While health systems, clean water and education are a plain given in many parts of the world, millions of people still do not have sufficient access to these basic public goods. In fact, carbon prices could make substantial financial resources available for succeeding with the global Sustainable Development Goals (SDGs) set by the United Nations, a team of scientists now finds. At the same time, carbon pricing could be a central contribution to meet global climate targets and limit global warming to well below two degrees celsius until the end of the century.
“Currently we have a twofold problem,” explains lead author Max Franks from the Potsdam Institute for Climate Impact Research (PIK): “There is a huge underprovision of basic necessary public goods such as public health systems, access to schools and clean water. On the other hand greenhouse gas emissions are still rising and there is an overuse of the atmosphere, a global common good, as a disposal space for these emissions”. So far, the two problems have mostly been dealt with separately. “But if you look at both climate and sustainable development policies at the same time, it turns out that carbon pricing could indeed address both problems simultaneously and effectively,” Franks says.
A switch from today’s fossil fuel subsidies to carbon prices for carbon dioxide emissions could generate additional revenue for governments to finance progress towards sustainable development, the scientists find in their study published in Nature Sustainability. Redirecting fossil fuel subsidies alone could completely cover public financing needs for the SDGs in Egypt, and to a large extent in other lower and lower-middle income countries in Sub-Saharan Africa, like Togo, the Republic of Congo and Senegal, the researchers show. “Moreover, revenues of a combined fiscal reform that removes subsidies and replaces them with a substantial carbon price could provide more than two thirds of the public funds required for the SDG agenda for several countries in South- and Southeast Asia”, Franks explains. “In India, more than 90 percent of the entire public financing needs for the SDGs could be covered, as our study shows, so there really is a huge potential of making use of carbon price dollars for health, education, and other public goods.”
Fossil fuel subsidies: a burden for both the environment and the public budget
In the least developed countries of Sub-Saharan Africa, however, the financing potential of carbon revenues is often outweighed by the especially strong development needs. Nonetheless, the study identifies countries in which carbon pricing could contribute more than a fifth of the required public funds for reaching the SDGs – countries like Burundi, Mauritania, Nigeria, the Republic of Congo, Senegal, Swaziland, Togo, Uganda and Zimbabwe.
“Currently, governments subsidise fossil fuel in support of certain industries or to keep fuel prices low for consumers. This is not only a burden for the environment but also for national budgets. To give an idea, in the countries we’ve analysed, the total amount spent on fossil fuel subsidies would have been enough to finance 20 percent of the estimated total public financing needs for the SDGs,” Kai Lessmann from PIK says. “Removing these subsidies would free substantial domestic public funds for other urgent uses, like alleviating extreme poverty. National carbon prices instead of subsidies on fuels would, of course, generate still more public funds. At the same time this could be an efficient way to reduce carbon dioxide emissions throughout the economy.”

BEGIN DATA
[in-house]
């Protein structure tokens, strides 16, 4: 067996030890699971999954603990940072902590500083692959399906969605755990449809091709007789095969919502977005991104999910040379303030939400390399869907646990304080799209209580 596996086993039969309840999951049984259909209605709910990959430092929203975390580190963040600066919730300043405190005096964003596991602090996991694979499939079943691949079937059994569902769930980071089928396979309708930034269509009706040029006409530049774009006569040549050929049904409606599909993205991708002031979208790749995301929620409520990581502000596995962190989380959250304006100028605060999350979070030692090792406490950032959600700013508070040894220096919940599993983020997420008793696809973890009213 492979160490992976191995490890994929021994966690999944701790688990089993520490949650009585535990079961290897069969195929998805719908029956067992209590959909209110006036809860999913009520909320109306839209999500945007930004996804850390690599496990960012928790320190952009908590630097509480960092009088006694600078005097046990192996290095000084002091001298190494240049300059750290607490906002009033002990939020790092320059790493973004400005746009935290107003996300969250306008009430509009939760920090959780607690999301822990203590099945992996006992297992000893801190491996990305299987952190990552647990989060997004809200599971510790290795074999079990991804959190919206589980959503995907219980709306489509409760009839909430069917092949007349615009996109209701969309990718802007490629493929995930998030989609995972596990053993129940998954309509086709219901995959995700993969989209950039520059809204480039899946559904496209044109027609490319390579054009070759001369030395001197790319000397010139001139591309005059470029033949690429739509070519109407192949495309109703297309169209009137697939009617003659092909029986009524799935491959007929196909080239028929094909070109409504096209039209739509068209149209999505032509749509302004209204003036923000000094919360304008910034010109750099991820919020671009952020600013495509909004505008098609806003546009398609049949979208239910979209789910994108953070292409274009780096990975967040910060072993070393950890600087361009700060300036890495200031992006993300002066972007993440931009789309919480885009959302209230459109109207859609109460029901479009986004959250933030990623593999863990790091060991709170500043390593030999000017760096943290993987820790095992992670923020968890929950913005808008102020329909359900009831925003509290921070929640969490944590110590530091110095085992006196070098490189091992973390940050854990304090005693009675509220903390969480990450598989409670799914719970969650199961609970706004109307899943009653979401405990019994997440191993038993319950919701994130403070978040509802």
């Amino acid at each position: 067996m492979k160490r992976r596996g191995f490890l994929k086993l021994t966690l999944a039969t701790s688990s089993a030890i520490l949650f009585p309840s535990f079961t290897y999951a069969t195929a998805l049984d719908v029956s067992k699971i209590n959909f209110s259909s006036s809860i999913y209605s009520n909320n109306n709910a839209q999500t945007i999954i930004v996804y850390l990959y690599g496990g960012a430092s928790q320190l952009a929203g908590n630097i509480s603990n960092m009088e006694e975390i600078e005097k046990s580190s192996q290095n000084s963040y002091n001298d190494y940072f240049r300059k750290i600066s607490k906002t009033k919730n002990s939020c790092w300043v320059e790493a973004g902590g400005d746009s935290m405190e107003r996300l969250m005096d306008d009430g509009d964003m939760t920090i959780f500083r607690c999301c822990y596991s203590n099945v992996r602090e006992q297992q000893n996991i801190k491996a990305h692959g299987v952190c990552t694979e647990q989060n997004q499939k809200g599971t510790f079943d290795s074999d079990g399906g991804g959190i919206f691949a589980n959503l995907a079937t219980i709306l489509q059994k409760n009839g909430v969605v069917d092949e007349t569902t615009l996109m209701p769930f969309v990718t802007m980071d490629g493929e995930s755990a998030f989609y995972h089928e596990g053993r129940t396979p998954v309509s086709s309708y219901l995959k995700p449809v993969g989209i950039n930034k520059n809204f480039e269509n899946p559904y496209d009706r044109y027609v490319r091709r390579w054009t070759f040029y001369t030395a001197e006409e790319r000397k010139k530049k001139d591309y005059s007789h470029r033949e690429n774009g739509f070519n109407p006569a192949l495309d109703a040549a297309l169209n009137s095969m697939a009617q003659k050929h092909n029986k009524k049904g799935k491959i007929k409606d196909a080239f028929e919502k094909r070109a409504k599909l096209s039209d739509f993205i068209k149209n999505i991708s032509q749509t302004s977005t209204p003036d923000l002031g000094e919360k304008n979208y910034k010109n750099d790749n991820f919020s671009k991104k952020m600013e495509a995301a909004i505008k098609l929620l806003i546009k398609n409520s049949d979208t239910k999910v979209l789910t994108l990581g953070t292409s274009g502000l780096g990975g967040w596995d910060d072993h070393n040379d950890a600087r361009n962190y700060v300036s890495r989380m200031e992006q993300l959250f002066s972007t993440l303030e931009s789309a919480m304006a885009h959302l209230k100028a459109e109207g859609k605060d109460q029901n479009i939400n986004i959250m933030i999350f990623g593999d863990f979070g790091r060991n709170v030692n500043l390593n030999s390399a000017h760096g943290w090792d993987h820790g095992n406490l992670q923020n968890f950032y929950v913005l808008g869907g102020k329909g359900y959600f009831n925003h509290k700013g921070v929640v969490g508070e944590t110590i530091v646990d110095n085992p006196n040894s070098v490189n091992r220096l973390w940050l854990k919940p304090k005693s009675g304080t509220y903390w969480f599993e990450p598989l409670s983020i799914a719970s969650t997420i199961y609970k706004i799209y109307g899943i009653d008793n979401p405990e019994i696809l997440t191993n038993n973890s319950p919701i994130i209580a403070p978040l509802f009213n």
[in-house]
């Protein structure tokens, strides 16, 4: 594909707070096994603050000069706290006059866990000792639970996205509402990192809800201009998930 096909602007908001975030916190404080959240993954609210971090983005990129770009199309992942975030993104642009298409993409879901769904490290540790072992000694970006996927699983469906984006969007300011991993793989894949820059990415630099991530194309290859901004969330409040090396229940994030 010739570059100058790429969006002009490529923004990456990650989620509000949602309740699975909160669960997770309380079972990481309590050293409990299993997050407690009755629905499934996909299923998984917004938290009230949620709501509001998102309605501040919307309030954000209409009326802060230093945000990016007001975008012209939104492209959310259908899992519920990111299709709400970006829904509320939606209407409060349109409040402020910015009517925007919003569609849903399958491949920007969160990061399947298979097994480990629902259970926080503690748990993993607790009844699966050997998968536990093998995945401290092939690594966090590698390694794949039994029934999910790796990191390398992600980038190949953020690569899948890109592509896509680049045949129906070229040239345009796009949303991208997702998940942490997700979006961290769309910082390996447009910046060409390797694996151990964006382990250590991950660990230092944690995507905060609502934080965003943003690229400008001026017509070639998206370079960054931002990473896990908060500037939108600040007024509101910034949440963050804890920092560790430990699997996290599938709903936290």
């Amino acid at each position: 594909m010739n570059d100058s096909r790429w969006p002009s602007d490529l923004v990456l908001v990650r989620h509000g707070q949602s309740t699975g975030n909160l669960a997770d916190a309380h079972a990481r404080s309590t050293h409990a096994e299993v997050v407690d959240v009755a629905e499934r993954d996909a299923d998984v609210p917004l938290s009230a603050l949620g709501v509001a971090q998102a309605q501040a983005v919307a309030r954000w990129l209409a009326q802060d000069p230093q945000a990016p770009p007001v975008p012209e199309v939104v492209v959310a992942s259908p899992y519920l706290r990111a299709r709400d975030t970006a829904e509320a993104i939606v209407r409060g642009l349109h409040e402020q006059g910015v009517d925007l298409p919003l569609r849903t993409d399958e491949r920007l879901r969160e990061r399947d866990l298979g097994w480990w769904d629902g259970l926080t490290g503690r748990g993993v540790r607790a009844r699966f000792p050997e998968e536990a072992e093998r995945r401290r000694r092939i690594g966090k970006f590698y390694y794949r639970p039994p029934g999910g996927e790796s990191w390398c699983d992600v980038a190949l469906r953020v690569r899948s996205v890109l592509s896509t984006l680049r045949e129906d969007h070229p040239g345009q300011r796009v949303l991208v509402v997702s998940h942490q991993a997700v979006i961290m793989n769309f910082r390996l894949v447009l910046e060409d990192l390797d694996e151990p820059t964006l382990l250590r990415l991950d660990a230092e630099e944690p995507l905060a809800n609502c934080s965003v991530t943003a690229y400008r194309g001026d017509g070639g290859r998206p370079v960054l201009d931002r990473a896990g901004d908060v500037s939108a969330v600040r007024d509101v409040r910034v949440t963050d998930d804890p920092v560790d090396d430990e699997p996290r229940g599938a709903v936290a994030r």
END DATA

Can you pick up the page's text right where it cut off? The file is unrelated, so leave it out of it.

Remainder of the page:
Development aid should focus on capacity building, in particular for establishing tax administrations
The scientists compared the potential to mobilise domestic resources with a removal of all subsidies on fossil fuels and, in a second step, combined this with a carbon price consistent with the United Nation’s two degrees celcius limit for global warming.
Based on the fifth assessment report of the Intergovernmental Panel on Climate Change (IPCC), the study assumes that price to start at 40 US dollars per ton of CO2 in the year 2020 and to rise to 175 US dollars in 2030. To put these prices in perspective, the UK was able to take a first important step in mitigating climate change by introducing a carbon price of 18 British pounds (25 US dollars) per ton of CO2 in 2013, which was already enough to phase out coal. Interaction effects such as reduced income of fossil fuel exporting countries, or positive growth effects due to better health, education and infrastructure could not be taken into account – hence the results should be taken with a grain of salt and are supposed to provide information on the magnitude of the potential rather than exact numbers. However, it still becomes clear that the additional revenues that become available for public finance are quite substantial, particularly with carbon pricing.
“Switching from fossil fuel subsidies to carbon pricing could make a key contribution to sustainable development in Asia and Africa by covering a significant part of the required public funds”, Ottmar Edenhofer concludes, chief economist and designated director of the Potsdam Institute for Climate Impact Research and director of the Mercator Research Institute on Global Commons and Climate Change (MCC). “It turns out that carbon pricing could balance the scales of climate policy and sustainable development agenda and help achieve global climate goals and progress towards sustainable development at the same time. Public support for carbon prices could also increase with the knowledge that recycling carbon pricing revenues to finance SDGs yields huge benefits for the broad population. An important take-away message of our paper is that development policies should focus on building local capacities for strengthening tax administrations, in particular with the aim of implementing carbon pricing.”